Migrants’ group calls for reform of work permit system

THE Government is facing renewed calls to change the Irish work permit system with the Migrant Rights Centre Ireland (MRCI) launching a campaign calling for immigrant workers to have the right to change employer.

The campaign, which is being launched today in Dublin, is calling for a change in the regulations governing the approximately 25,000 migrant workers currently in the Employment Permit System.

As the system currently operates, these workers are only allowed to work for the employer designated on their permit. They are not allowed to freely change employer.

MRCI spokeswoman Delphine O’Keeffe said; “Binding a worker to an employer in this way is a leading factor in exploitation. Approximately 80% of all the cases taken by the Migrant Rights Centre Ireland involve workers in the permit system, many employed in low-wage sectors, such as agriculture, domestic work, hotels and restaurants.”

She said workers must be allowed to change employer. “To counter exploitation and to ensure a fair playing field for compliant employers, the Employment Permits System must change to give employment permit holders the right to change employer in their job sector.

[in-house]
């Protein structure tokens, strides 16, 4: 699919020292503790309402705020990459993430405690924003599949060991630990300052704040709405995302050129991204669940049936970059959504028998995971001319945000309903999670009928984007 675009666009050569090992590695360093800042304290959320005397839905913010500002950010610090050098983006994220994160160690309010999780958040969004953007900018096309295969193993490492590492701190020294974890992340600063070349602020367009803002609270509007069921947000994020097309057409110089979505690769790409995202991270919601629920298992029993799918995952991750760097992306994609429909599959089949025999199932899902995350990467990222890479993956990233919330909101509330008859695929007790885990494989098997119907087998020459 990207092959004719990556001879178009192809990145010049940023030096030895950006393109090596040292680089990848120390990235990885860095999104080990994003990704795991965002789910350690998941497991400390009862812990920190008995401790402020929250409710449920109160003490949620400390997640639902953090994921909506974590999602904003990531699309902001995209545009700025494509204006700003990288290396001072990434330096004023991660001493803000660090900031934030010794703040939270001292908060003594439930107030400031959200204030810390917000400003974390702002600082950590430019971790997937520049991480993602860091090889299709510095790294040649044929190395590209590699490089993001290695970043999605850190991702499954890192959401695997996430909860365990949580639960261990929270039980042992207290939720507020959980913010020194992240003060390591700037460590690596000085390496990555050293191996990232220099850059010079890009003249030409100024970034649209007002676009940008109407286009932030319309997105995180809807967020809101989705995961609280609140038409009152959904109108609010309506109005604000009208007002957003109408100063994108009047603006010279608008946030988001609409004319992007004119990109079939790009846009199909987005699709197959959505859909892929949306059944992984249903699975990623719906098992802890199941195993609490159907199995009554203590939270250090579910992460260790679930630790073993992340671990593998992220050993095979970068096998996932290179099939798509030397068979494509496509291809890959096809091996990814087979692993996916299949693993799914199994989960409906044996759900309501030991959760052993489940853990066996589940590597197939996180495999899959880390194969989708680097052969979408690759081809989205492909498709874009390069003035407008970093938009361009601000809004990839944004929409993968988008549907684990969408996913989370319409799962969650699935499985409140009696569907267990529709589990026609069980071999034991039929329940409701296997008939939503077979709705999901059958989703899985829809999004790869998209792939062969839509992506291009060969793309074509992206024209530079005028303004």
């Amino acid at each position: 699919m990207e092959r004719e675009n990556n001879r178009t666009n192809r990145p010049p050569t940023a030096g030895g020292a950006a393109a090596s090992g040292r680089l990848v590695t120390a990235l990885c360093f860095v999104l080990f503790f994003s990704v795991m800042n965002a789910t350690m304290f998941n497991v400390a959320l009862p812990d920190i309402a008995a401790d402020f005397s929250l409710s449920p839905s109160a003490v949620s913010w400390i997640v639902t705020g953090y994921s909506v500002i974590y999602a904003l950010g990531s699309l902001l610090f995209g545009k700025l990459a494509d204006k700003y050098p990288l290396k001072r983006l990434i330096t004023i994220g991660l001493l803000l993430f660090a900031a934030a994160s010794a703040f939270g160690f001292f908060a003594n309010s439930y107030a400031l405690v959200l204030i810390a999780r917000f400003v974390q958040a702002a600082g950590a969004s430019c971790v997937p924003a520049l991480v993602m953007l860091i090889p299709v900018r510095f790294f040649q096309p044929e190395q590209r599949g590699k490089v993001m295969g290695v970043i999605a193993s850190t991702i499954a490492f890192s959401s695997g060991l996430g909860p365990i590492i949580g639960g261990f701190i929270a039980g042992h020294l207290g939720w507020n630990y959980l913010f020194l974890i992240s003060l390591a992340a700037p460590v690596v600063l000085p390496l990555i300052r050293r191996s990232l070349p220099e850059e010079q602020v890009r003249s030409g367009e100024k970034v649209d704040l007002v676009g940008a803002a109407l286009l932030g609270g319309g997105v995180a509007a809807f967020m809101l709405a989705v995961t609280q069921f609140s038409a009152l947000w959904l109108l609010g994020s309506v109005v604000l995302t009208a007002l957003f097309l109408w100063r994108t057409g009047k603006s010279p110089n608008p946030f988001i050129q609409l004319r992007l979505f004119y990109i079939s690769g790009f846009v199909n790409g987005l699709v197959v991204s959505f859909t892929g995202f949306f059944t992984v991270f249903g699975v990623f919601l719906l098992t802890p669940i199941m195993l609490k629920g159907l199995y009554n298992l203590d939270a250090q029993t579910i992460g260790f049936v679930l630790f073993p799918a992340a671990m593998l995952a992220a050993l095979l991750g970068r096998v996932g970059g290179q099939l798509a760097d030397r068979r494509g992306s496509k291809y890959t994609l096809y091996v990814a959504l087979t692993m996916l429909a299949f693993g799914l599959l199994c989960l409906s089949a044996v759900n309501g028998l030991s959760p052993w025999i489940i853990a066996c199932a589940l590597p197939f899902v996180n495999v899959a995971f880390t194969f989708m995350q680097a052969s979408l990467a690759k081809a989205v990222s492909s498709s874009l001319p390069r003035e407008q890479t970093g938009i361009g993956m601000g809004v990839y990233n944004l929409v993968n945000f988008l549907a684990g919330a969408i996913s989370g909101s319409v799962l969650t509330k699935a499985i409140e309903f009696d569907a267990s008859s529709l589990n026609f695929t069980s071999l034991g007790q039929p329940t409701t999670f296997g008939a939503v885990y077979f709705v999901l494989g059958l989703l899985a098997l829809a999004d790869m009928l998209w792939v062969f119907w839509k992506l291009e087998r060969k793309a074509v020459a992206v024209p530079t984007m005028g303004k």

“Workers in the permit system, as all workers, deserve this most basic and fundamental right.”

The current permit system has also been criticised by the Irish Association for Emergency Medicine which has stated that some emergency departments may have to close or curtail their hours as a result of a shortage of junior doctors, which it says is largely due to the difficulties of non-EU workers securing permits.

Labour health spokeswoman Jan O’Sullivan said that it “makes absolutely no sense from a health or an economic point of view” leaving health facilities “lying idle”.

She added that the Irish health service has always depended to a certain extent on junior hospital doctors from abroad and that many were experiencing difficulties in getting visas and work permits for a sufficient period of time which was “something that needs to be addressed”.

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